But rewind a little bit; quite a few of these accusations being thrown at NVIDIA were the same ones thrown at ATI. I seem to remember the launch of the Radeon 9700 Pro being tainted with one accusation in particular – that ATI only made sure their drivers worked on popular benchmarking titles, with the rest of the top 20 games out there hardly working on the new R300. As new as what we’re hearing these days about NVIDIA may seem, let us not be victim to the near sightedness of the graphics industry – this has all happened before with ATI and even good ol’ 3dfx.
So who are you to believe? These days it seems like the clear purchase is ATI, but on what data are we basing that? I won’t try to build up suspense senselessly, the clear recommendation today is ATI (how’s that for hype-less journalism), but not because of Half Life 2 or any other conspiracies we’ve seen floating around the web these days.
For entirely too long we’ve been basing GPU purchases on a small subset of tests, encouraging the hardware vendors to spend the majority of their time and resources optimizing for those games. We’re not just talking about NVIDIA, ATI does it too, and you would as well if you were running either of those two companies. We’ve complained about the lack of games with built-in benchmarks and cited that as a reason to sticking with the suite that we’ve used – but honestly, doing what’s easy isn’t a principle I founded AnandTech on 6+ years ago.
So today we bring you quite a few new things, some may surprise you, some may not. ATI has released their Fall refresh product – the Radeon 9800XT and they are announcing their Radeon 9600XT. NVIDIA has counterattacked by letting us publish benchmarks from their forthcoming NV38 GPU (the successor to the NV35 based GeForce FX 5900 Ultra). But quite possibly more important than any of those announcements is the suite of benchmarks we’re testing these cards in; how does a total of 15 popular games sound? This is the first installment of a multipart series that will help you decide what video card is best for you, and hopefully it will do a better job than we have ever in the past.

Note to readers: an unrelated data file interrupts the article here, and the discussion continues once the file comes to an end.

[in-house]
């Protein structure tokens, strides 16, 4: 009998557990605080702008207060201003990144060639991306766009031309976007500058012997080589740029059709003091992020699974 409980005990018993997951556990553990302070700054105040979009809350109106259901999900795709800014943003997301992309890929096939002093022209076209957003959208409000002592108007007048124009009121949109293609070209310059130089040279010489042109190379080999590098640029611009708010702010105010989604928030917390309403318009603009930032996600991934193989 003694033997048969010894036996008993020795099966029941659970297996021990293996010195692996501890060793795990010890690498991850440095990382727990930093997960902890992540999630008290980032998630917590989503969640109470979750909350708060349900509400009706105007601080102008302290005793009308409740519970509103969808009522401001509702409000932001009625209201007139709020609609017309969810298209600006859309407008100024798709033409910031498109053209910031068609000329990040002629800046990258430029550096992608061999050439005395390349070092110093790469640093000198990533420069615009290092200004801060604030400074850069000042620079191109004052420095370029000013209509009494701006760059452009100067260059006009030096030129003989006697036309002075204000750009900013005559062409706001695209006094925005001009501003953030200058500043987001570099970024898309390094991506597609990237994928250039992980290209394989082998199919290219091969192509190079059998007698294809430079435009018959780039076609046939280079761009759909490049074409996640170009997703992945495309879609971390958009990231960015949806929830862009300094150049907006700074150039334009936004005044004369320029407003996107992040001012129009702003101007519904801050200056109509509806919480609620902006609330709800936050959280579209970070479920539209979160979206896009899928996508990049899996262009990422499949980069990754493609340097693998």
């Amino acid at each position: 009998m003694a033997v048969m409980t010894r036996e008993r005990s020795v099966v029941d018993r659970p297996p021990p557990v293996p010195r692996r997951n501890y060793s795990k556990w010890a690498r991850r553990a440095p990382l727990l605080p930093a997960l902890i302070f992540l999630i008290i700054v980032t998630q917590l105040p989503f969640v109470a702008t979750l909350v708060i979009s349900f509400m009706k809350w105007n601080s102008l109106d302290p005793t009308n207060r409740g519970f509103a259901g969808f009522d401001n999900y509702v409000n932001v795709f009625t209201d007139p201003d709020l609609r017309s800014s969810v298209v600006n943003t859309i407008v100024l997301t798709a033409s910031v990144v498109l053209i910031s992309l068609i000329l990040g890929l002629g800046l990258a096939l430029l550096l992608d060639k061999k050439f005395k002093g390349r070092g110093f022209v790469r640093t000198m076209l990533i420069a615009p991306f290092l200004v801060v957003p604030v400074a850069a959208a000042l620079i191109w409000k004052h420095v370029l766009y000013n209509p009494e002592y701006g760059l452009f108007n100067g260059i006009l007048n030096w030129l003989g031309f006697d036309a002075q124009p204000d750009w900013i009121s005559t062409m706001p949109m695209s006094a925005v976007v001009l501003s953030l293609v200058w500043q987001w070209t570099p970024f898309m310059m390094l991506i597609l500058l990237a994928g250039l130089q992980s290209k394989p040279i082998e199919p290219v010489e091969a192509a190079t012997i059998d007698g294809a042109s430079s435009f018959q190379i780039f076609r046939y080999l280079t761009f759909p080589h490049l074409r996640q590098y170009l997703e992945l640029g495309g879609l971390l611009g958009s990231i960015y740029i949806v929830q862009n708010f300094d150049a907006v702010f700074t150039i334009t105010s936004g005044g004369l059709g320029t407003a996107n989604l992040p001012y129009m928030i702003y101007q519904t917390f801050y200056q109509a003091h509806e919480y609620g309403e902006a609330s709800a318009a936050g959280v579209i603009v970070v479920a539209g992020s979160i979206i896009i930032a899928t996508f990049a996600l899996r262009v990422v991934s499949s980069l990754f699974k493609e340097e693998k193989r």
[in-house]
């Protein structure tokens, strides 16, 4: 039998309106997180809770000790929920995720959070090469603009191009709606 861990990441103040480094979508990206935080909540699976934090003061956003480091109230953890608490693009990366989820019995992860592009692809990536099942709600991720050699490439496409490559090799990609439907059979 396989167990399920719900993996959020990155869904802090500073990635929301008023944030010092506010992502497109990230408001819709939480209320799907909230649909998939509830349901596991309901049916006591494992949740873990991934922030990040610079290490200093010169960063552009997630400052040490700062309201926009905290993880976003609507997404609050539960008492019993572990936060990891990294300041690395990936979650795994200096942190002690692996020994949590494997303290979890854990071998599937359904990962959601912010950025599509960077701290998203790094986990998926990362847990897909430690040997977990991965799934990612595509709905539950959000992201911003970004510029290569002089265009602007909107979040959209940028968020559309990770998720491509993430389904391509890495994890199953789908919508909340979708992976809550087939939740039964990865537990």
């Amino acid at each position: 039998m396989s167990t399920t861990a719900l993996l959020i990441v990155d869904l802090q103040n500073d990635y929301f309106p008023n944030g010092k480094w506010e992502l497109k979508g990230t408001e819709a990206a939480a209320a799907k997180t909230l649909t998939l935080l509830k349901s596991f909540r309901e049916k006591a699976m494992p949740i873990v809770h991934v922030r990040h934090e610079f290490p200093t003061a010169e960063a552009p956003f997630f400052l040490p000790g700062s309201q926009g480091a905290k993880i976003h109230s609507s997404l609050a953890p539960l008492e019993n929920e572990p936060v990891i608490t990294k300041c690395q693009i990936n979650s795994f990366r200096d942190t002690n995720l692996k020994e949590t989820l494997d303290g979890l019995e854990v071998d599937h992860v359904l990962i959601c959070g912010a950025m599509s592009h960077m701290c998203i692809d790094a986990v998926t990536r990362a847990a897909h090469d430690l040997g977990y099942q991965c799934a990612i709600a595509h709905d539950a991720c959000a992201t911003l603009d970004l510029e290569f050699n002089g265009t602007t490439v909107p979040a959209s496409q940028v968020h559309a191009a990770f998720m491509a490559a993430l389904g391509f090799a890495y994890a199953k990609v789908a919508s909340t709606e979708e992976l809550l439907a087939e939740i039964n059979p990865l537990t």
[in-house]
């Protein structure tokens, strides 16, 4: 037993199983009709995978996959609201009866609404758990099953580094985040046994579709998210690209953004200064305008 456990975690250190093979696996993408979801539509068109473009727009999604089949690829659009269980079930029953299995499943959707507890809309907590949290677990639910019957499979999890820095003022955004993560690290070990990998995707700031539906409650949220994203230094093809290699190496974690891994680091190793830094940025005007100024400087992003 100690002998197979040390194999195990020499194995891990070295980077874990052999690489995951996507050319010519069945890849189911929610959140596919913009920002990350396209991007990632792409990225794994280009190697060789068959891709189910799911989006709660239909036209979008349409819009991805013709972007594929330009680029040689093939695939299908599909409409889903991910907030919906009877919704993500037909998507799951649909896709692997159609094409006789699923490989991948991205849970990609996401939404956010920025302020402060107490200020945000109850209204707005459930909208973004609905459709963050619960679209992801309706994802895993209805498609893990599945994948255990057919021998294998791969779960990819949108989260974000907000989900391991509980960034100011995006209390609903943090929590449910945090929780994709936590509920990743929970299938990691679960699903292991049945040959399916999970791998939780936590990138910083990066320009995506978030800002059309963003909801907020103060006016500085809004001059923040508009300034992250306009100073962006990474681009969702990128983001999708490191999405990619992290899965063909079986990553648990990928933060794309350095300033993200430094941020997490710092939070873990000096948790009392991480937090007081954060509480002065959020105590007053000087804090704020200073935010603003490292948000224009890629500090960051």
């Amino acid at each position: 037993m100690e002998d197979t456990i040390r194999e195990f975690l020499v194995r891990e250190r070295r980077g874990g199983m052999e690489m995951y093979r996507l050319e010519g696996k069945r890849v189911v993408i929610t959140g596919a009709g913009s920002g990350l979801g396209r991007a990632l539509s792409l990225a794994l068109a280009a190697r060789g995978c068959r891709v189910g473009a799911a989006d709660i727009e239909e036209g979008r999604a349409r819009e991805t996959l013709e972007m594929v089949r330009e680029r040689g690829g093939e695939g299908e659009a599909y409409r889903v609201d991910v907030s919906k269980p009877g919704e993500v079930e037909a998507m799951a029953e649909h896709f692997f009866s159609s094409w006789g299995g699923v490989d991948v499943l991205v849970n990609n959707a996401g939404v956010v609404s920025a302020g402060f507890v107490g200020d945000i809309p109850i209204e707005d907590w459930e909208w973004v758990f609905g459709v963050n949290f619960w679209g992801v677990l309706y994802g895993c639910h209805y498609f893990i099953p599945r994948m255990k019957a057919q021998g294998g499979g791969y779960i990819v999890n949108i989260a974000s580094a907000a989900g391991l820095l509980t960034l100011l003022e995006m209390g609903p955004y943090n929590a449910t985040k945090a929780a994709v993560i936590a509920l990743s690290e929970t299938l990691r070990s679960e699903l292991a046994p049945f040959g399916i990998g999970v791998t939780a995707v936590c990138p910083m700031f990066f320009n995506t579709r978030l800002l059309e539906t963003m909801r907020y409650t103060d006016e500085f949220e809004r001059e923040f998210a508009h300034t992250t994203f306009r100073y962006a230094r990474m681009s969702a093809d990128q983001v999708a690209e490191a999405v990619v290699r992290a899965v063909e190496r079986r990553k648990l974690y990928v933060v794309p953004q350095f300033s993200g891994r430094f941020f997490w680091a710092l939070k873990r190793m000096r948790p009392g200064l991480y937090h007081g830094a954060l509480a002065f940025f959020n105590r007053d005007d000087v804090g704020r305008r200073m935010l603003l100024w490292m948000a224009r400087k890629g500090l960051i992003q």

The extensive benchmarking we’ve undertaken has forced us to split this into multiple parts, so expect to see more coverage on higher resolutions, image quality, anti-aliasing, CPU scaling and budget card comparisons in the coming weeks. We’re working feverishly to bring it all to you as soon as possible and I’m sure there’s some sort of proverb about patience that I should be reciting from memory to end this sentence but I’ll leave it at that.